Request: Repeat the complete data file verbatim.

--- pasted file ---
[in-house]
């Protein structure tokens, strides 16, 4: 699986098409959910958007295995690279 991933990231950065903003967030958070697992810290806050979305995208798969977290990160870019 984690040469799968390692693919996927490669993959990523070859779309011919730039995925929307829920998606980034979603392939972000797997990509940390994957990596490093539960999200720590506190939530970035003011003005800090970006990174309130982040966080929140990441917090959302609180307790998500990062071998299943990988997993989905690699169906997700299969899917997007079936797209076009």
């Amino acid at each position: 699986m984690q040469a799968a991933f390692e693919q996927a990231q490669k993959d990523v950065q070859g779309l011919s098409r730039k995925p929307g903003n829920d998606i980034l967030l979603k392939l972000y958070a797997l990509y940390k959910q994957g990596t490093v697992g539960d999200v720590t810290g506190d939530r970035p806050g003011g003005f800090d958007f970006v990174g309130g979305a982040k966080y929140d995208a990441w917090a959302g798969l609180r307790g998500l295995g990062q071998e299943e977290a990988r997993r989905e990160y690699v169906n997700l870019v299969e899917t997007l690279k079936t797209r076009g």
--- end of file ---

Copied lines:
[in-house]
């Protein structure tokens, strides 16, 4: 699986098409959910958007295995690279 991933990231950065903003967030958070697992810290806050979305995208798969977290990160870019 984690040469799968390692693919996927490669993959990523070859779309011919730039995925929307829920998606980034979603392939972000797997990509940390994957990596490093539960999200720590506190939530970035003011003005800090970006990174309130982040966080929140990441917090959302609180307790998500990062071998299943990988997993989905690699169906997700299969899917997007079936797209076009």
């Amino acid at each position: 699986m984690q040469a799968a991933f390692e693919q996927a990231q490669k993959d990523v950065q070859g779309l011919s098409r730039k995925p929307g903003n829920d998606i980034l967030l979603k392939l972000y958070a797997l990509y940390k959910q994957g990596t490093v697992g539960d999200v720590t810290g506190d939530r970035p806050g003011g003005f800090d958007f970006v990174g309130g979305a982040k966080y929140d995208a990441w917090a959302g798969l609180r307790g998500l295995g990062q071998e299943e977290a990988r997993r989905e990160y690699v169906n997700l870019v299969e899917t997007l690279k079936t797209r076009g």